I’m a HUGE Lisa Jewell fan. She’s the most reviewed author on this site and I’ve loved every single book I’ve read of hers. I started reading her books when I was bought One Hit Wonder for Christmas fifteen years ago, and up until a couple of years ago, had read every single book she’d written. Lisa’s writing seemed to grow with my own tastes and age through my twenties and thirties. However, I missed out on her new direction of writing domestic thrillers, simply because I was so caught up and busy with life and I barely read a thing in that time. It was definitely time to change that, but would Then She Was Gone live up to all my expectations

In short … YES! From the first line, I slipped straight back into Lisa’s wonderfully engaging writing style and was hooked. Then She Was Gone tells the story of fifty something, Laurel. Ten years ago Laurel’s daughter went out to the library and never returned. Now, Laurel is coming to terms with the knowledge she won’t ever see Ellie again, that it’s time for her to move on and heal the rifts in her family following the fall out of the devastating loss of her child. When she meets Floyd, she thinks it’s time to put herself first and begin enjoying life again. But when Floyd introduces her to his nine year old daughter, Poppy, there’s something eerily familiar about her.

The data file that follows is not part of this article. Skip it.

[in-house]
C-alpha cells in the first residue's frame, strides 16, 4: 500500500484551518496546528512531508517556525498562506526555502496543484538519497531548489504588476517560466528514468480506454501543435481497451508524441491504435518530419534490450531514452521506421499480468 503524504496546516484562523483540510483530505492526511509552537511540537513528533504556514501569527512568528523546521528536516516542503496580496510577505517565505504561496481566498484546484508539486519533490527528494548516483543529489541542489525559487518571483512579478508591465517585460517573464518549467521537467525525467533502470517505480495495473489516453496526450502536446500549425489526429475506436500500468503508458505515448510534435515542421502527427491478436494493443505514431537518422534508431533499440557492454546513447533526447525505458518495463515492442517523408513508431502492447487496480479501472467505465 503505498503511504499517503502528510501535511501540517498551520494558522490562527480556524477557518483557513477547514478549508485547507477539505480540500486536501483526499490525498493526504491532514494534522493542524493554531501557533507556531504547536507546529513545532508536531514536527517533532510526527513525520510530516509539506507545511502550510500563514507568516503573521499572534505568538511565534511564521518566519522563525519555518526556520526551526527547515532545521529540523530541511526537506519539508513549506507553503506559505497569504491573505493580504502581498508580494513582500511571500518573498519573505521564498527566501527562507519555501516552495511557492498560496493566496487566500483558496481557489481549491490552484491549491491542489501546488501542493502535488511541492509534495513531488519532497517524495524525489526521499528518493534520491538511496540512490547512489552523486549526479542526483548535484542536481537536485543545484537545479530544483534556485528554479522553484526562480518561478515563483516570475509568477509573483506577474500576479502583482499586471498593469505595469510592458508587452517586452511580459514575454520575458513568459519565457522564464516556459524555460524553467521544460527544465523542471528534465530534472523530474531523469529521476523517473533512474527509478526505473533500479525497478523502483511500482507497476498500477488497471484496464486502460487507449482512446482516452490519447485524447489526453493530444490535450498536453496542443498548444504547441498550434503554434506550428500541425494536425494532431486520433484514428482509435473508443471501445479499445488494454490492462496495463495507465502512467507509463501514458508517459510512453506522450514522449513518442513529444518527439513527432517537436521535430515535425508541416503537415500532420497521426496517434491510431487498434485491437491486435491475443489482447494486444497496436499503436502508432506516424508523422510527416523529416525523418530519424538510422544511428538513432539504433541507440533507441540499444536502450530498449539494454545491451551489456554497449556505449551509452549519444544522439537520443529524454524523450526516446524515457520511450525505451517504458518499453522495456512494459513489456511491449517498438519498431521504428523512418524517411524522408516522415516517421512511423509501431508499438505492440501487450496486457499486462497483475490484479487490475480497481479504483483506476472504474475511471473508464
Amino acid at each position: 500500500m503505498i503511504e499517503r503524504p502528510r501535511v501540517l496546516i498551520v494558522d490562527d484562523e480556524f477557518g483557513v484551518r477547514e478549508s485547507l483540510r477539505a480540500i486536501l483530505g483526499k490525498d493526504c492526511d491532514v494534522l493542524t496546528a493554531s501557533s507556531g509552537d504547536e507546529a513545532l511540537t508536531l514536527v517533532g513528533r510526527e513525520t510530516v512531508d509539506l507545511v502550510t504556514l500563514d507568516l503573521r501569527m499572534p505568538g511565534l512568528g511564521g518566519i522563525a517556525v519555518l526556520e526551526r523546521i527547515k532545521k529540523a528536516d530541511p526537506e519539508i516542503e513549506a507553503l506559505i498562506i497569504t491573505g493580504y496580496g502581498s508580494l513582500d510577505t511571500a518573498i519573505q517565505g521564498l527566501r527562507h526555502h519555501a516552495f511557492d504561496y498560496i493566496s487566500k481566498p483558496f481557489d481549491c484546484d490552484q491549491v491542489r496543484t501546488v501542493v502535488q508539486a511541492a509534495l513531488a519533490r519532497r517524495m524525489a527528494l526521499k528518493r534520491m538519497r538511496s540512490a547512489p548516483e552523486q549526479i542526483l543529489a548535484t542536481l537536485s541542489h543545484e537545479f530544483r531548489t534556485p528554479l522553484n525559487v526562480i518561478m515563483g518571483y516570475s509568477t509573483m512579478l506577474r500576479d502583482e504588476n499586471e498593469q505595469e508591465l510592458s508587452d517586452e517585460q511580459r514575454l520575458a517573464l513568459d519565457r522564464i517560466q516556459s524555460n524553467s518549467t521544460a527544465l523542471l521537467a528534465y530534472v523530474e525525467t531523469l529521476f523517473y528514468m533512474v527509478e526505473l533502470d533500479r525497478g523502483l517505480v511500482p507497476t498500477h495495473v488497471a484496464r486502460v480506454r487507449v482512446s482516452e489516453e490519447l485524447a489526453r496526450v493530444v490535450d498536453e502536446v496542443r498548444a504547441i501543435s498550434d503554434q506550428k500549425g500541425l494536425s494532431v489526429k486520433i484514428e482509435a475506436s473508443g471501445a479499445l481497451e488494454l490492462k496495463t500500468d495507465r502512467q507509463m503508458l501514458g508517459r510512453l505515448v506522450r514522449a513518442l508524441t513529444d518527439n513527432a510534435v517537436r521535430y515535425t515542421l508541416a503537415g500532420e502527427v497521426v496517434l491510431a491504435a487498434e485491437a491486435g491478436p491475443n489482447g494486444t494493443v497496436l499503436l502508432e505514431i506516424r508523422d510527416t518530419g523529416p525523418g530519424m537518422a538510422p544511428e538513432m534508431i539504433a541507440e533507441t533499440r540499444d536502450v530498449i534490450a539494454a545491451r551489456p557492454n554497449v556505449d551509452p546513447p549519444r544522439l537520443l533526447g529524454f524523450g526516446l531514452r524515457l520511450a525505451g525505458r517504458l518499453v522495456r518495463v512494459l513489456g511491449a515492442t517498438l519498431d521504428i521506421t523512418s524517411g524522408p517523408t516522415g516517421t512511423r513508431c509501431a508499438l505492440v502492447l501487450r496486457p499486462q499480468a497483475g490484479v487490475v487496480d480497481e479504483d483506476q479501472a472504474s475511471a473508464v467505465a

I love, love, LOVE¬†Lisa Jewell’s fantastically accurate and vivid characterisation. It’s a skill I think sets her writing apart and is no less apparent in Then She Was Gone. I have no idea how she does it, but when I’m reading, her characters become so absolutely real and solid to me. I hear them distinctly and clearly- Noelle’s up and down at times naive/ at times menacing voice, Poppy’s precocious, disconcertingly arrogant personality with hints of vulnerability. It’s like audio in written form! And it’s not just the voices, Jewell manages to add nuance to every movement, look and reaction, meaning her character’s are animated and incredibly believable. The result is that shifts in tension and emotions are picked up effortlessly by the reader and I became fully involved in this story.

The plot is certainly intriguing and different! I had no idea how twisted it was actually going to be- it’s shockingly sinister and disturbing. I did guess some of the twists fairly early on, but it’s the journey the characters themselves take which make this book so unputdownable. It’s layered and complex, so you become conflicted and switch from sympathy to deep dislike while being completely horrified as the past unfurls in alternating chapters.

I read Then She Was Gone in one greedy, obsessive gulp. I couldn’t go to bed until I’d read every last word, and believe me I’m not one to easily keep awake (usually falling asleep with my glasses on and a book over my face despite my best efforts!) Lisa Jewell continues to be my very favourite of authors – I know I can rely on her every time and there’s just something so intensely personal about her writing that I absolutely love. I can’t wait to catch up on the books I’ve missed out on, I Found You and The Girls, and continue to recommend Lisa’s books to all.

(I read an advance e-copy courtesy of the publisher and netgalley)